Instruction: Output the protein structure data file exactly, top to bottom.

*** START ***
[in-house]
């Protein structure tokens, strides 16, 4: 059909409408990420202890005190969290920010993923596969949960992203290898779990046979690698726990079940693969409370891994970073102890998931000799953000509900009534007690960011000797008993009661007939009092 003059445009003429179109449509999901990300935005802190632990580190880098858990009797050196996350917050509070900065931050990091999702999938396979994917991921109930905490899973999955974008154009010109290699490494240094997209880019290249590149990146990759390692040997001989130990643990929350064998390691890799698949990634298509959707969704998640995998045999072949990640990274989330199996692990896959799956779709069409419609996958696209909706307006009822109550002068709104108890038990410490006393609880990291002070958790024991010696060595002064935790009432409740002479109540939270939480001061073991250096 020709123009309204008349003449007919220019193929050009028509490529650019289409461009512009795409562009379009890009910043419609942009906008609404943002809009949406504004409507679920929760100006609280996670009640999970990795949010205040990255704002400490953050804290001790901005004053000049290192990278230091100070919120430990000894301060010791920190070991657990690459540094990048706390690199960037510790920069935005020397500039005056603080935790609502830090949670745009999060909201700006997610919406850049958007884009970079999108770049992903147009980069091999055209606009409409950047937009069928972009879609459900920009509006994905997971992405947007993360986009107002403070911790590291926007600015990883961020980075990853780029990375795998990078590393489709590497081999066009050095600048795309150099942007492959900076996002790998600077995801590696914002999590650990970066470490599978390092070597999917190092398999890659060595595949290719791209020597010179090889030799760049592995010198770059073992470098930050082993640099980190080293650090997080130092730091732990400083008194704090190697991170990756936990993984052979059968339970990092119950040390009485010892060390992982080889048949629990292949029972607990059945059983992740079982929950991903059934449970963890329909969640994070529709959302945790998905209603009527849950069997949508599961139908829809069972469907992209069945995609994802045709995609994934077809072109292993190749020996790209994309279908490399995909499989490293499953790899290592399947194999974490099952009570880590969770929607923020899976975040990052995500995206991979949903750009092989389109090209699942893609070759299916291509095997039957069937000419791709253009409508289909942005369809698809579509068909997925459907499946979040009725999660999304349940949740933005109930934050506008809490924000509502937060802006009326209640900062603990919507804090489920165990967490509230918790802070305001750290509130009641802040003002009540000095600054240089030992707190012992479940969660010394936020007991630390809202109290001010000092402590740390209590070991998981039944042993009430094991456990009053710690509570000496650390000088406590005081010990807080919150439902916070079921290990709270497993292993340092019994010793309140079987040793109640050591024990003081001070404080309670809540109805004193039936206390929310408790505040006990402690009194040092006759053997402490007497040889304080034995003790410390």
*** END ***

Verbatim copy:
[in-house]
């Protein structure tokens, strides 16, 4: 059909409408990420202890005190969290920010993923596969949960992203290898779990046979690698726990079940693969409370891994970073102890998931000799953000509900009534007690960011000797008993009661007939009092 003059445009003429179109449509999901990300935005802190632990580190880098858990009797050196996350917050509070900065931050990091999702999938396979994917991921109930905490899973999955974008154009010109290699490494240094997209880019290249590149990146990759390692040997001989130990643990929350064998390691890799698949990634298509959707969704998640995998045999072949990640990274989330199996692990896959799956779709069409419609996958696209909706307006009822109550002068709104108890038990410490006393609880990291002070958790024991010696060595002064935790009432409740002479109540939270939480001061073991250096 020709123009309204008349003449007919220019193929050009028509490529650019289409461009512009795409562009379009890009910043419609942009906008609404943002809009949406504004409507679920929760100006609280996670009640999970990795949010205040990255704002400490953050804290001790901005004053000049290192990278230091100070919120430990000894301060010791920190070991657990690459540094990048706390690199960037510790920069935005020397500039005056603080935790609502830090949670745009999060909201700006997610919406850049958007884009970079999108770049992903147009980069091999055209606009409409950047937009069928972009879609459900920009509006994905997971992405947007993360986009107002403070911790590291926007600015990883961020980075990853780029990375795998990078590393489709590497081999066009050095600048795309150099942007492959900076996002790998600077995801590696914002999590650990970066470490599978390092070597999917190092398999890659060595595949290719791209020597010179090889030799760049592995010198770059073992470098930050082993640099980190080293650090997080130092730091732990400083008194704090190697991170990756936990993984052979059968339970990092119950040390009485010892060390992982080889048949629990292949029972607990059945059983992740079982929950991903059934449970963890329909969640994070529709959302945790998905209603009527849950069997949508599961139908829809069972469907992209069945995609994802045709995609994934077809072109292993190749020996790209994309279908490399995909499989490293499953790899290592399947194999974490099952009570880590969770929607923020899976975040990052995500995206991979949903750009092989389109090209699942893609070759299916291509095997039957069937000419791709253009409508289909942005369809698809579509068909997925459907499946979040009725999660999304349940949740933005109930934050506008809490924000509502937060802006009326209640900062603990919507804090489920165990967490509230918790802070305001750290509130009641802040003002009540000095600054240089030992707190012992479940969660010394936020007991630390809202109290001010000092402590740390209590070991998981039944042993009430094991456990009053710690509570000496650390000088406590005081010990807080919150439902916070079921290990709270497993292993340092019994010793309140079987040793109640050591024990003081001070404080309670809540109805004193039936206390929310408790505040006990402690009194040092006759053997402490007497040889304080034995003790410390």